Once you know what you want from a home, and you have a good idea of what you can afford, it’s time to make sure that your finances are ready for home buying season. Nearly every financial expert and loan expert points out that you should obtain a pre-approval before you start house hunting. This way, you — and everyone involved — knows how much you have at your disposal.

Know your credit situation before you talk to a lender. provides you with your free credit report and score and you can also check each of your major credit reports for free once a year at Additionally, sites like Quizzle provide you with an overview of your finances — and an idea of what you might be able to afford. You won’t get far in home buying season with poor credit, so know where you stand, and, if necessary, take steps to clean up your credit so you get a better deal.

If you want to improve your credit score before talking to a lender, you should give yourself 30 to 90 days of lead time, depending on your situation. “An easy trick to boost your credit score is to pay off as many balances as possible before the credit card statement closes,” says Lee Huff, the financial expert behind the website Bald Thoughts. This lowers your credit utilization and can improve your debt to income ratio. You’ll have a better chance of qualifying for the best interest rate, and for getting approved for a higher amount.

However, just because a lender says you can borrow a certain amount, it doesn’t mean that you should. “Don’t overbuy,” cautions Kevin Mercadante of Out Of Your Rut. “If you do, you’ll be paying for it for years, and the house might turn into a trap. Leave enough room in your budget to pay for the non-housing side of your life.”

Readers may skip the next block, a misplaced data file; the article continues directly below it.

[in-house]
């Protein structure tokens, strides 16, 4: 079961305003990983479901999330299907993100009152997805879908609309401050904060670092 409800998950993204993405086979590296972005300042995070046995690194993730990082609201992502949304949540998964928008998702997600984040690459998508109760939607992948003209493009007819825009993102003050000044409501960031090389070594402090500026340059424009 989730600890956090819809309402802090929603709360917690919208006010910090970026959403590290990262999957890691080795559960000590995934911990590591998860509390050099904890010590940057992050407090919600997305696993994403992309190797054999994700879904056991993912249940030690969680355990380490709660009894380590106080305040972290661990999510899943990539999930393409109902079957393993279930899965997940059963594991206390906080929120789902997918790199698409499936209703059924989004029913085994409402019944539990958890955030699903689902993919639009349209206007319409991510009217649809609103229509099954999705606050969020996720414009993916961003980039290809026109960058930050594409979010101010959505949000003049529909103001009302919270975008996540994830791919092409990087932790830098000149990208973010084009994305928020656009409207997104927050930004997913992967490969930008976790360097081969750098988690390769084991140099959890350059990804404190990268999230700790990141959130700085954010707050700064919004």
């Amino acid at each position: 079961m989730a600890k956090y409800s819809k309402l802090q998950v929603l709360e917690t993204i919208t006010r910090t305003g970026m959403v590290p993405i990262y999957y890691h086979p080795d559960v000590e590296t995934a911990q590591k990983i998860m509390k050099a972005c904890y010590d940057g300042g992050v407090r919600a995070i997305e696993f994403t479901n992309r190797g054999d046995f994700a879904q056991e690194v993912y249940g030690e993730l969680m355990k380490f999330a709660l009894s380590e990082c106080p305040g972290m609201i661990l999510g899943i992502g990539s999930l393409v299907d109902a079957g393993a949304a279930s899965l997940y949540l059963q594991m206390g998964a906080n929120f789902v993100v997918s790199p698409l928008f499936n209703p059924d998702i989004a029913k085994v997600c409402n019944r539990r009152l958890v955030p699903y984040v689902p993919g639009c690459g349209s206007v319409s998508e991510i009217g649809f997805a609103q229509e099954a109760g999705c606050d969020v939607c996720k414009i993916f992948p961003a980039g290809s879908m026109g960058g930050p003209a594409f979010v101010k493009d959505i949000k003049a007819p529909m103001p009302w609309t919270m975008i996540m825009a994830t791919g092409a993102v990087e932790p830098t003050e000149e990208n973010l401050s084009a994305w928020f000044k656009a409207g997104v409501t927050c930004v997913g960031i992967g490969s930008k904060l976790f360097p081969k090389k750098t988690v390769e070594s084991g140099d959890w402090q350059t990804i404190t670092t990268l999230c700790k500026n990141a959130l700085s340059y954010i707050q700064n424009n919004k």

As you’re toting up costs, make sure you think beyond the mortgage principal and interest. “Ask about taxes, typical utility costs, HOA fees, and any maintenance fees when shopping,” says Kelly Gehrmann Whalen, the financial expert at Centsible Life. “We came across several houses in our hunt that were within our budget, but when factored in the taxes and HOA fees, they were too far out of our comfort zone.”

Do you have the cash?

Finally, whether you are buying or selling, make sure you have the cash on hand to make it happen. When I sold my home it seemed the cash I needed to close the deal kept rising. In the end, I had to come up with about $11,000 to close the deal. Think ahead and save up extra money to get you through the closing.

Paul Pant, the award-winning financial writer at Afford Anything, has been building her real estate holdings over time. “Keep more cash on hand than you think you’ll need, even it that means deferring other investments or major purchases,” she says. Even if the lender says you’ll need a certain amount at closing, you never know when you might need more. A buffer to deal with surprise closing costs is a must.

Casey Fleming has years of experience in the mortgage industry and is the writer behind Loan Guide. He suggests consolidating as much money as possible in one account before proceeding. “It’s a nightmare to trace a bunch of transfers at the last minute before closing, and this is an area that lenders are rabid about today.” Make sure your deposits are traceable as well. Lenders want to know where you’re getting your money.

As you gear up for home buying season, make sure that you are truly prepared for this big step, no matter what side of the transaction you’re on.


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Miranda is a freelance writer and professional blogger specializing in financial topics. Her work has appeared in numerous media, online and offline. Her blog is Planting Money Seeds.